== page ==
To repent is to experience an earth-shaking, life-changing vision of God’s reality that rocks our world. It’s about joining a movement, and aligning ourselves with where that movement is heading. It’s about doing whatever we can to create moments and spaces where God’s great future can become reality now, if only for a moment, if only to give us a glimpse of what is to come, if only to encourage and give hope to those around us.

That’s what Paul was doing. That’s what he’s doing in his letter to the Romans that we read from this morning. Paul can see it, he has that great vision of all people living in harmony. Now Paul knows that the world around him isn’t like that. He’s not blind, he can see the wars and the ethnic conflict, he knows first-hand the barriers and enmity between Jews and Gentiles, even within the early church. But Paul has a vision of all people living in harmony and he devotes himself to building communities where that vision can become a present reality, a microcosm in the here and now of the coming kingdom of God. He works tirelessly to bring people together. He travels back and forth amongst his communities. He explores and interprets the Jewish scriptures to show how God is the God of all peoples, Jewish and Gentile. He writes letters, he does theology, he breaks down barriers, he overcomes years of tradition around food laws and circumcision. All because he has a vision of a world where all people, Jews and Gentiles, men and women, slaves and masters, all people can live together in harmony and can welcome each other as Christ has welcomed them.

And so for Paul, to bear fruit, to prepare the way of the Lord, to repent, what that means to make this glorious vision of harmony a present reality by creating little microcosms of the vision in these small communities that he is building and supporting.

That’s what repentance looks like. To see the vision, to align yourself with the vision and to become part of the movement which will make God’s future a reality.

Now, in order to align ourselves with this great vision, we are going to have to be realistic about the areas of our lives that are misaligned. The ways in which we’re complicit with the barriers and obstacles that are working against the kingdom of God. John, our guide, recognizes this, and that’s why he offers us the sacrament of baptism and the opportunity to confess our sins, to leave behind the ways in which our lives are misaligned and to start again. There is baggage we have to leave behind when we join the movement, as John makes abundantly clear to the Pharisees and Sadducees who come to see him in today’s gospel. But the reason we leave that baggage behind is so that we can go forward and bear fruit. We are a forward-looking people.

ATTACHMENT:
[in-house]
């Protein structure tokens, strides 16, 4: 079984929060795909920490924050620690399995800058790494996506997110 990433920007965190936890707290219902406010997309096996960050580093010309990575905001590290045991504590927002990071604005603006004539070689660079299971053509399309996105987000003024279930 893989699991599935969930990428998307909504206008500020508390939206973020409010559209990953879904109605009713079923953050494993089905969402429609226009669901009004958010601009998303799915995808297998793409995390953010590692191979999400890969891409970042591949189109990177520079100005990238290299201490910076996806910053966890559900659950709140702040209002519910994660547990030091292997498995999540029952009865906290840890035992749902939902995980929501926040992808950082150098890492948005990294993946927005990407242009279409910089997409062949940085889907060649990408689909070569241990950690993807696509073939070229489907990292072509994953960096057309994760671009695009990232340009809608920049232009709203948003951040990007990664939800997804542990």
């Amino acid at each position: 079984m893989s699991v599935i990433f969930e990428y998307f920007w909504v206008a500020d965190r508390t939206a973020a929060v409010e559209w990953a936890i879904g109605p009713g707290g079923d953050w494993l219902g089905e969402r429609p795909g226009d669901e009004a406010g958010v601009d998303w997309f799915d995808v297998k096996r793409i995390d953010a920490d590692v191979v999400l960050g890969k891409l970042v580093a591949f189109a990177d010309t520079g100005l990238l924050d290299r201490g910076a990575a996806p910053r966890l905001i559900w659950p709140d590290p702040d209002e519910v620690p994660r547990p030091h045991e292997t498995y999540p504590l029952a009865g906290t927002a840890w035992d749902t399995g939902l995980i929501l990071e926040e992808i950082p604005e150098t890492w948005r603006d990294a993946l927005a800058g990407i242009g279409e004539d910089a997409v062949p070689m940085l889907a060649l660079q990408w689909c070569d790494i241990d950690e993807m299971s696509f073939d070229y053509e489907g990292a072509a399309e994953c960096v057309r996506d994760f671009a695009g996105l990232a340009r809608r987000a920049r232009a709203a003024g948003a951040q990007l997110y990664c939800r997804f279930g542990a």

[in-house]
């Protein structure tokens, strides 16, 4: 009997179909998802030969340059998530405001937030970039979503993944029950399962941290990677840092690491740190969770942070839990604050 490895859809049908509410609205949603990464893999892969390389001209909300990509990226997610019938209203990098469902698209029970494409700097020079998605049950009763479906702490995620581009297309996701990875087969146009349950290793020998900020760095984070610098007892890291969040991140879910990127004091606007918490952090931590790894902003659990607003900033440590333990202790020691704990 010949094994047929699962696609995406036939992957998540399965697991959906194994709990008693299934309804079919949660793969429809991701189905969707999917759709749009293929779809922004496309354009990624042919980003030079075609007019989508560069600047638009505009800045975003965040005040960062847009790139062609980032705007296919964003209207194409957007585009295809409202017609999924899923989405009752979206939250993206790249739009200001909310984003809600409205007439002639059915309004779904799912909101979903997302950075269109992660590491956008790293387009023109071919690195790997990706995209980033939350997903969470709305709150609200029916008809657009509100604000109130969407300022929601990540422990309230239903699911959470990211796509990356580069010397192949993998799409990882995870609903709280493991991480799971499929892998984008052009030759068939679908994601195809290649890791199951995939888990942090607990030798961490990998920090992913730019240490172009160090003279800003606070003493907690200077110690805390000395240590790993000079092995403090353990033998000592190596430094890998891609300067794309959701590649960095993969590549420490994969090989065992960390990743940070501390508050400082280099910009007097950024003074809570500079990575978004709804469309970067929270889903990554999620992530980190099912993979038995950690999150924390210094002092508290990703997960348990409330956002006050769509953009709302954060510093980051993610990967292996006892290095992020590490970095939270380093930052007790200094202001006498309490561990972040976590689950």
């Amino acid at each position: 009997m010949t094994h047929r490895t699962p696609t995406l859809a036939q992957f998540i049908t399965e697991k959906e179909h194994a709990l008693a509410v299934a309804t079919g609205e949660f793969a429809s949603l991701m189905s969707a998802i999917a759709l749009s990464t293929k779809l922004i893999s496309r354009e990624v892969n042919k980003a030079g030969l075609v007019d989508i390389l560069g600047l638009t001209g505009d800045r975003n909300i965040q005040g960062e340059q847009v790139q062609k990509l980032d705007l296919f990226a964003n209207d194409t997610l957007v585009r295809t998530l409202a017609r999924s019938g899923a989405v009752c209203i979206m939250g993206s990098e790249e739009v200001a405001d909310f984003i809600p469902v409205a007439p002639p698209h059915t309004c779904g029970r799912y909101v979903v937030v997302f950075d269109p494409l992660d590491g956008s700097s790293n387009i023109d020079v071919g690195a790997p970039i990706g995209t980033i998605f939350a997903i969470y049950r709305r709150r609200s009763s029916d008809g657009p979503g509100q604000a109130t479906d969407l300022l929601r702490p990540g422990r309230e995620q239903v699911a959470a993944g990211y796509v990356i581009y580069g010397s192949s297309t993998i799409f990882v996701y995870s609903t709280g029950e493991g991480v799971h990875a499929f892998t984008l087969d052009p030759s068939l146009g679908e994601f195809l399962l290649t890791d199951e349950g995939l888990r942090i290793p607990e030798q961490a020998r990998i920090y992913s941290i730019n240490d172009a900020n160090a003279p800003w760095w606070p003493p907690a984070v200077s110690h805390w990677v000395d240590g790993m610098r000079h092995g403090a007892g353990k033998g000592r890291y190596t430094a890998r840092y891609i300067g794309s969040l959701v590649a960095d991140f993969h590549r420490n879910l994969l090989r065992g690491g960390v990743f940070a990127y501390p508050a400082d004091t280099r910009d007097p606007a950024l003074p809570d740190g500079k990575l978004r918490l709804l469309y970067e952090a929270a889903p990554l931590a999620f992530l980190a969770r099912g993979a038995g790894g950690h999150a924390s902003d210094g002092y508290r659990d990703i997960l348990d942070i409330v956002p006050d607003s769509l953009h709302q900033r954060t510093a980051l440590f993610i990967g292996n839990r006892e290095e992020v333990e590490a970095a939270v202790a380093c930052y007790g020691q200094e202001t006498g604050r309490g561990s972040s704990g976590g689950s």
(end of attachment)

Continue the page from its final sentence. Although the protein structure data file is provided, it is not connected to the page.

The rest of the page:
So I don’t know about you, but I find all this quite encouraging, and even exciting. God has given us this great vision of a holy mountain where none will hurt or destroy, of all people, in all their diversity, living in harmony with one another, welcoming one another. We are invited, we are called to be part of this movement, to align ourselves with God’s vision, to cast aside the baggage that keeps us misaligned, and to bear fruit by making this vision a present reality. And we can do that right here in this community, this St. Albans community: by welcoming, by living in harmony, by being a community not of hurt and destruction but of healing and encouragement, by working as imaginatively and as tirelessly as Paul worked to create a community which, if only for a moment, if only by the grace of God, is a glorious microcosm in the present of God’s future reality.

Repent, for the kingdom of heaven has come near. Can you see it?


Homily: Yr A Advent 2, Dec 4 2016, St. Albans

Readings: Isaiah 11.1-10; Ps 72; Rom 15.4-13; Matthew 3.1-12

Image by Jonathan Kos-Reid, Creative Commons